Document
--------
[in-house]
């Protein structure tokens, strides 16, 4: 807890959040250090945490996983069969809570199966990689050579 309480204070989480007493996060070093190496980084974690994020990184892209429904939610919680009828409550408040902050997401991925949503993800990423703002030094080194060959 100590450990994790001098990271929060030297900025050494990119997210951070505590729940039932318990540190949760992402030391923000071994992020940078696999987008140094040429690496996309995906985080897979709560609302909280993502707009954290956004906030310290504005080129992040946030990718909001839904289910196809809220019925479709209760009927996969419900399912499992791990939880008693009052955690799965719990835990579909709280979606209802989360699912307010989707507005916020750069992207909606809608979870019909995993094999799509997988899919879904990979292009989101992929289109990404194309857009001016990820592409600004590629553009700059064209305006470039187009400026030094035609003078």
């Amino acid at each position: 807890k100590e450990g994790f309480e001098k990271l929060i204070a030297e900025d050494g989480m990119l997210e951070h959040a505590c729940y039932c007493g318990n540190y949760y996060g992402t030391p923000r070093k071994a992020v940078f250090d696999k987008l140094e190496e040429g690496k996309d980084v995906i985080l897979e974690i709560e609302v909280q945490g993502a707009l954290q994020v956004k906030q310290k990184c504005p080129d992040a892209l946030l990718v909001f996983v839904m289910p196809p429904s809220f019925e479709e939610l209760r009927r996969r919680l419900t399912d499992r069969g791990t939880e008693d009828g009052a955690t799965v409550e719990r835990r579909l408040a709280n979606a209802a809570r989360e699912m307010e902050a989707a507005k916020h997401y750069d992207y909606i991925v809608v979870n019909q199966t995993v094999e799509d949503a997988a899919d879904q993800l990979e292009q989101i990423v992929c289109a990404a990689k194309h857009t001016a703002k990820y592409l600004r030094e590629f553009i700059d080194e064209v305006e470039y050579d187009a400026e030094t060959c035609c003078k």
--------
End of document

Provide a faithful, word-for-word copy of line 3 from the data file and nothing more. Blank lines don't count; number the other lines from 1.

């Amino acid at each position: 807890k100590e450990g994790f309480e001098k990271l929060i204070a030297e900025d050494g989480m990119l997210e951070h959040a505590c729940y039932c007493g318990n540190y949760y996060g992402t030391p923000r070093k071994a992020v940078f250090d696999k987008l140094e190496e040429g690496k996309d980084v995906i985080l897979e974690i709560e609302v909280q945490g993502a707009l954290q994020v956004k906030q310290k990184c504005p080129d992040a892209l946030l990718v909001f996983v839904m289910p196809p429904s809220f019925e479709e939610l209760r009927r996969r919680l419900t399912d499992r069969g791990t939880e008693d009828g009052a955690t799965v409550e719990r835990r579909l408040a709280n979606a209802a809570r989360e699912m307010e902050a989707a507005k916020h997401y750069d992207y909606i991925v809608v979870n019909q199966t995993v094999e799509d949503a997988a899919d879904q993800l990979e292009q989101i990423v992929c289109a990404a990689k194309h857009t001016a703002k990820y592409l600004r030094e590629f553009i700059d080194e064209v305006e470039y050579d187009a400026e030094t060959c035609c003078k």